It’s A Jungle In There: How Competition and Cooperation Shape the Mind



Dr. David A. Rosenbaum, a cognitive psychologist and Distinguished Professor at The University of California, Riverside, says we’ve got an “inner battlefield” happening in our minds — meaning loads of thoughts and ideas are constantly duking it out for survival, and these battles do as much to shape our personalities as external forces. If that sounds a little Darwinian, that’s the idea.

In his book “It’s a Jungle in There: How Competition and Cooperation in the Brain Shape the Mind,” Rosenbaum argues that Darwin’s theory of biology is just as applicable in cognitive psychology. We talk to him about it here.

Brain World: How did you come to link Darwin with cognitive psychology?

David A. Rosenbaum: While teaching, I uttered the phrase “It’s a jungle in there” to get across what I was trying to explain. The idea was brewing for a long time before that based on my exposure to Darwin on one hand, and on my exposure to cognitive psychology on the other.

In cognitive psychology, there is endless reference to memories getting stronger or weaker based on experience. As for how I originally saw the connection, that’s trickier. Darwin suggested we should be able to trace back to the origin of all species, so I should, in principle, be able to trace back to the origin of my idea. Millions of neural events in my brain, untraceable now, surely led to my seeing the connection.

I should stress that others have seen the connection as well, as I detail in the book. But no one else, as far as I know, has assembled all the evidence in one place.

BW: You talk about the “mental elves” that populate our minds, but, before people get freaked out, what do you mean?

DR: Don’t get freaked out — this is just a metaphor. And what’s the “meta” for? Instead of speaking about neural ensembles carrying out different functions that happen to map onto experience — the scientifically respectable way of talking about this — it helps to imagine little “guys” and “gals” in there doing things that may happen to help them survive or not. If you’re a neural ensemble that’s activated by the sight of horizontal lines in the environment, you’ll have a good chance of surviving because that sight comes along often. But if you’re a neural ensemble that’s activated by the thought of a long-lost acquaintance whom you haven’t encountered in decades, your chances of survival aren’t that great; the acquaintance will be forgotten.

BW: Why is brain plasticity so key in illustrating the point of your book?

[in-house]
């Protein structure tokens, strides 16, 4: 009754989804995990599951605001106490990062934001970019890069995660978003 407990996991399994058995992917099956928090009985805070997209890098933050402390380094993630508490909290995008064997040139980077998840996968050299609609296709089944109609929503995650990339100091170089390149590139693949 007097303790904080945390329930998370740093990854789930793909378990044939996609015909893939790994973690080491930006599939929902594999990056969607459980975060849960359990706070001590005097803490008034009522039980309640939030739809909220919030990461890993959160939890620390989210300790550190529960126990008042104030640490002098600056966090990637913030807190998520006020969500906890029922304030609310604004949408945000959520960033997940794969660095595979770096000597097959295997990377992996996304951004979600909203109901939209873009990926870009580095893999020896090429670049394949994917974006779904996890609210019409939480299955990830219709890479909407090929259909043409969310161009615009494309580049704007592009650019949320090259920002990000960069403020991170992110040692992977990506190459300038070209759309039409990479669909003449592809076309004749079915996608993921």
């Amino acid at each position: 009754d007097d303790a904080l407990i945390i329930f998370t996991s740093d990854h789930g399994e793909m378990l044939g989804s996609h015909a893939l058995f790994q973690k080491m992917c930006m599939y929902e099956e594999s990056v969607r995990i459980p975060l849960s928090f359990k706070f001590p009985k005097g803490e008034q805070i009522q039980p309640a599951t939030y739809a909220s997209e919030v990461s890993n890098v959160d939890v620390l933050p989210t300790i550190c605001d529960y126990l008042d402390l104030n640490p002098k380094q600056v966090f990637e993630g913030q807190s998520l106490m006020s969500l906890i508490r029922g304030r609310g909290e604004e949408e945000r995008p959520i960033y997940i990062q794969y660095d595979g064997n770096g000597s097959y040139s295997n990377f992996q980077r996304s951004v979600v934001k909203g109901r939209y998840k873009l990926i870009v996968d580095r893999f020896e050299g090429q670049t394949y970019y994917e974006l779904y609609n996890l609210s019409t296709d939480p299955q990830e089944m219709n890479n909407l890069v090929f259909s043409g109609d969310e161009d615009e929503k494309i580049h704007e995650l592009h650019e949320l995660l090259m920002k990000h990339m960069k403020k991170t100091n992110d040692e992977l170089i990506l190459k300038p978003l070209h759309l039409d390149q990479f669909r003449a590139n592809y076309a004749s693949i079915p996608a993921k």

DR: Brain plasticity illustrates in vivid form why it’s a jungle in there. If some part of the brain stops being activated by inputs, it may get infiltrated by similar inputs. For example, if your arm happens to get cut off — please don’t get freaked out — I’m actually not a ghoul; I’m just trying to make this memorable for you — that part of the brain is ripe for the picking by other nearby inputs. They make connections to that brain region, and you get weird phenomena like feeling that your now-absent arm is being touched if your face is being touched. Many phenomena reflect this same tendency for intense competition — and cooperation — in the brain.

BW: You write that people can truly have only one thought at a time. Why would it adversely affect survival to have many simultaneous thoughts?

DR: There is intense competition for access to the motor system, the system that moves muscles to help you do what you need to do. If you need to run away from a boulder rolling down a hill, you’d better act quickly or you’ll be a dead duck.

BW: Some readers might disagree with your Darwin theory, and you welcome that. Why might this theory provoke strong reactions?

DR: It’s hard to accept the idea that random processes rule. Darwin’s theory is, essentially, a theory of random processes yielding a panoply of species. Random processes can give rise to amazing structure even though no executive is directing traffic. The notion that there is no “God in your head,” no CEO in your cortex telling you what to do, is disconcerting. People find it hard to accept that each of them is an entire population of little self-serving neural ensembles. I am such a population too, and I don’t especially like the idea. I should add, finally, that this perspective needn’t deny the importance of goodness and even spirituality.

These are positive mental states we should cultivate. It may be a jungle in there, just as it may be a jungle out there, but this doesn’t mean we have to descend to our baser instincts. In a jungle, cooperation is as important as competition. The last thing I want this theory to do is encourage people to be meaner than, sadly, they already are.

This article is updated from its initial publication in Brain World Magazine’s print edition.

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